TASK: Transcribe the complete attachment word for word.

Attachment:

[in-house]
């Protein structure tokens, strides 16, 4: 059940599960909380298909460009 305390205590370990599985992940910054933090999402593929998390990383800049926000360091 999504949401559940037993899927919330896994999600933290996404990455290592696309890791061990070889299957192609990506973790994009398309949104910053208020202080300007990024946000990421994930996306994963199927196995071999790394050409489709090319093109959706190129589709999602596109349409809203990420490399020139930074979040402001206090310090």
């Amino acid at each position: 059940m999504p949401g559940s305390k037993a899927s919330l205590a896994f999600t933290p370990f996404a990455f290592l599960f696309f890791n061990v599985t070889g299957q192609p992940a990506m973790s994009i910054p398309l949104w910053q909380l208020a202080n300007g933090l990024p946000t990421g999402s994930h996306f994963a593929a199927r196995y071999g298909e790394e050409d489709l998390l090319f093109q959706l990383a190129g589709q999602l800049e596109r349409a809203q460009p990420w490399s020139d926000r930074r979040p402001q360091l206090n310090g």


[in-house]
């Protein structure tokens, strides 16, 4: 059940599960909380298909460009 305390205590370990599985992940910054933090999402593929998390990383800049926000360091 999504949401559940037993899927919330896994999600933290996404990455290592696309890791061990070889299957192609990506973790994009398309949104910053208020202080300007990024946000990421994930996306994963199927196995071999790394050409489709090319093109959706190129589709999602596109349409809203990420490399020139930074979040402001206090310090």
């Amino acid at each position: 059940m999504p949401g559940s305390k037993a899927s919330l205590a896994f999600t933290p370990f996404a990455f290592l599960f696309f890791n061990v599985t070889g299957q192609p992940a990506m973790s994009i910054p398309l949104w910053q909380l208020a202080n300007g933090l990024p946000t990421g999402s994930h996306f994963a593929a199927r196995y071999g298909e790394e050409d489709l998390l090319f093109q959706l990383a190129g589709q999602l800049e596109r349409a809203q460009p990420w490399s020139d926000r930074r979040p402001q360091l206090n310090g």